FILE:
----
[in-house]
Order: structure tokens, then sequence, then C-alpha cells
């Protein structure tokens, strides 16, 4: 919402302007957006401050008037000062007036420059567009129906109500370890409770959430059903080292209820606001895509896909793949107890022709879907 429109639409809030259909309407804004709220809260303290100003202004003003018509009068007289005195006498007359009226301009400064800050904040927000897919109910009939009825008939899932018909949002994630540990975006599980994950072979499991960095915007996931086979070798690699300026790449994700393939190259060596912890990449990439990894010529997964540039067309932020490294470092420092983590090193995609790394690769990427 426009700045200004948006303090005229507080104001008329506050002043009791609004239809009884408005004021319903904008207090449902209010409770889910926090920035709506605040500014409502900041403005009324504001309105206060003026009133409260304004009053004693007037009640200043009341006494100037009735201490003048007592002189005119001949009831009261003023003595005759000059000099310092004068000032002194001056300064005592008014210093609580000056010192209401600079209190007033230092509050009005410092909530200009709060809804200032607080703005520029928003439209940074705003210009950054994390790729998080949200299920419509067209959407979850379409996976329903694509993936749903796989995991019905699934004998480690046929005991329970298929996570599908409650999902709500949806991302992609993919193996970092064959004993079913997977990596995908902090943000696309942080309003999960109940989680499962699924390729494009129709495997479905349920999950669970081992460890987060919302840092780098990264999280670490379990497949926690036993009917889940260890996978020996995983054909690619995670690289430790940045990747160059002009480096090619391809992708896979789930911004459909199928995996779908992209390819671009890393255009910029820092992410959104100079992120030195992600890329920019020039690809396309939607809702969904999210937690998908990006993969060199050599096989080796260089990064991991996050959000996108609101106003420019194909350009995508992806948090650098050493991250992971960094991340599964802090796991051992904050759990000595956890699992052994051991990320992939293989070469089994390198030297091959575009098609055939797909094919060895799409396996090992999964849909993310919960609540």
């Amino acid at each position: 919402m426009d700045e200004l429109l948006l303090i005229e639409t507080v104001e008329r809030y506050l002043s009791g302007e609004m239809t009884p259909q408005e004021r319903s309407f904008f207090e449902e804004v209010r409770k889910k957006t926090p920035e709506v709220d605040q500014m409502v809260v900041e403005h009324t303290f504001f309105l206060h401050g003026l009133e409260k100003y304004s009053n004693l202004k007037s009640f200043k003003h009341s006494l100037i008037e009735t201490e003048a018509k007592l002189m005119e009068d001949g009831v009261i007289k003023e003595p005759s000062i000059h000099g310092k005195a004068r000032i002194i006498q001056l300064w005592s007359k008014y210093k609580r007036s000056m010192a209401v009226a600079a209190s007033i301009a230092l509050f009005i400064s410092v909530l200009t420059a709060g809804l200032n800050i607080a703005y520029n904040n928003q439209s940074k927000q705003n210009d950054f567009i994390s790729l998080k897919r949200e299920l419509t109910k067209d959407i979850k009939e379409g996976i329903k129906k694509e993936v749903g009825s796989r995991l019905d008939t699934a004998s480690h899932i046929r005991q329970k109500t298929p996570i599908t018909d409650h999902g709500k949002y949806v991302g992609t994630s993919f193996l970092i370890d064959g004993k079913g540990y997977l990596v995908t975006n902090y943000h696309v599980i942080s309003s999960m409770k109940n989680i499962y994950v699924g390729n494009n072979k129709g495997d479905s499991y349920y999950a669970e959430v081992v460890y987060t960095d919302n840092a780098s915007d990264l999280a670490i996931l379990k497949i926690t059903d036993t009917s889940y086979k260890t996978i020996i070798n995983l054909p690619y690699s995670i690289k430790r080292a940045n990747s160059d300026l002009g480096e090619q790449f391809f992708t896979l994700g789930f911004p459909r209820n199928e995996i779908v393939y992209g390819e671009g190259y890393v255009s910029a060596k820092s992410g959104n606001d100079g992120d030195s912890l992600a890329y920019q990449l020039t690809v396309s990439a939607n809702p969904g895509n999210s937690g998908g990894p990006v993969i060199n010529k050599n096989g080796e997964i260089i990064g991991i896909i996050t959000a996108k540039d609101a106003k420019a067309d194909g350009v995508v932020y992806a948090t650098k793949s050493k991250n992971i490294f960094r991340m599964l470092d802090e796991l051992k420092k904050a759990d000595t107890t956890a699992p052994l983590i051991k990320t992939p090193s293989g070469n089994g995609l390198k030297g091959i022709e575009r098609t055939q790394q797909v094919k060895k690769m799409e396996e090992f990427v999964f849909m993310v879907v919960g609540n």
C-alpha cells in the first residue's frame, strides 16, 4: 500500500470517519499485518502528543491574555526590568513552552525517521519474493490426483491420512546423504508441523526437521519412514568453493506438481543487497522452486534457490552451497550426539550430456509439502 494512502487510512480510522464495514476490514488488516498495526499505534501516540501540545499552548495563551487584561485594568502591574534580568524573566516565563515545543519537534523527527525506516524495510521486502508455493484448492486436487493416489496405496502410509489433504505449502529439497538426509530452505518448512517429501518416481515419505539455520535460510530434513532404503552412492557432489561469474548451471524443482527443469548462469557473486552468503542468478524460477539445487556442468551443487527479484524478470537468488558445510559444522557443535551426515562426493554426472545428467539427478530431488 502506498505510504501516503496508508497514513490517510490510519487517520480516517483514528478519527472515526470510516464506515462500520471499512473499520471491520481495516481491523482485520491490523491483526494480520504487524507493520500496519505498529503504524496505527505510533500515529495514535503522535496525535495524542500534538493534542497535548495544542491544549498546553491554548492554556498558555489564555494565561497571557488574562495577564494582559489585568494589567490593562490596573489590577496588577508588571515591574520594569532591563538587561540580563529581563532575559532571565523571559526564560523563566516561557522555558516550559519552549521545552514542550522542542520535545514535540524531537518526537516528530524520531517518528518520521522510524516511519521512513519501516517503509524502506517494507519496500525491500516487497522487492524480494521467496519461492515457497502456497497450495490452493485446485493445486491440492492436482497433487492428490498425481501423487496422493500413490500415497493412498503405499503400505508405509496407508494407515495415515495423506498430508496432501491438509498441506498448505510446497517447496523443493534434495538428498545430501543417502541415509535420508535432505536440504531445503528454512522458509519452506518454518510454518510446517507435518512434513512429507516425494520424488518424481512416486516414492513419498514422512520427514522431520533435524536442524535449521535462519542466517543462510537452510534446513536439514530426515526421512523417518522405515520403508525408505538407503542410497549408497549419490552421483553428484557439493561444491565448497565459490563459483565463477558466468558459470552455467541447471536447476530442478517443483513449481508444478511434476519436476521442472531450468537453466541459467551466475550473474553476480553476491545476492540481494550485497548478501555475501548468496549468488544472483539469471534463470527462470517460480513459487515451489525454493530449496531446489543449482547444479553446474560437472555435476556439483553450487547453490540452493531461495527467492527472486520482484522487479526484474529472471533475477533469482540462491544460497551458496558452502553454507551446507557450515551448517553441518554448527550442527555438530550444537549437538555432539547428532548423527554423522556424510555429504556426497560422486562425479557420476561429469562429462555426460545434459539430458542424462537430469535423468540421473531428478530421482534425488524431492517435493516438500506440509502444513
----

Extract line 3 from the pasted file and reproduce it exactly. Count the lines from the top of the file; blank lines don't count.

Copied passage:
């Protein structure tokens, strides 16, 4: 919402302007957006401050008037000062007036420059567009129906109500370890409770959430059903080292209820606001895509896909793949107890022709879907 429109639409809030259909309407804004709220809260303290100003202004003003018509009068007289005195006498007359009226301009400064800050904040927000897919109910009939009825008939899932018909949002994630540990975006599980994950072979499991960095915007996931086979070798690699300026790449994700393939190259060596912890990449990439990894010529997964540039067309932020490294470092420092983590090193995609790394690769990427 426009700045200004948006303090005229507080104001008329506050002043009791609004239809009884408005004021319903904008207090449902209010409770889910926090920035709506605040500014409502900041403005009324504001309105206060003026009133409260304004009053004693007037009640200043009341006494100037009735201490003048007592002189005119001949009831009261003023003595005759000059000099310092004068000032002194001056300064005592008014210093609580000056010192209401600079209190007033230092509050009005410092909530200009709060809804200032607080703005520029928003439209940074705003210009950054994390790729998080949200299920419509067209959407979850379409996976329903694509993936749903796989995991019905699934004998480690046929005991329970298929996570599908409650999902709500949806991302992609993919193996970092064959004993079913997977990596995908902090943000696309942080309003999960109940989680499962699924390729494009129709495997479905349920999950669970081992460890987060919302840092780098990264999280670490379990497949926690036993009917889940260890996978020996995983054909690619995670690289430790940045990747160059002009480096090619391809992708896979789930911004459909199928995996779908992209390819671009890393255009910029820092992410959104100079992120030195992600890329920019020039690809396309939607809702969904999210937690998908990006993969060199050599096989080796260089990064991991996050959000996108609101106003420019194909350009995508992806948090650098050493991250992971960094991340599964802090796991051992904050759990000595956890699992052994051991990320992939293989070469089994390198030297091959575009098609055939797909094919060895799409396996090992999964849909993310919960609540």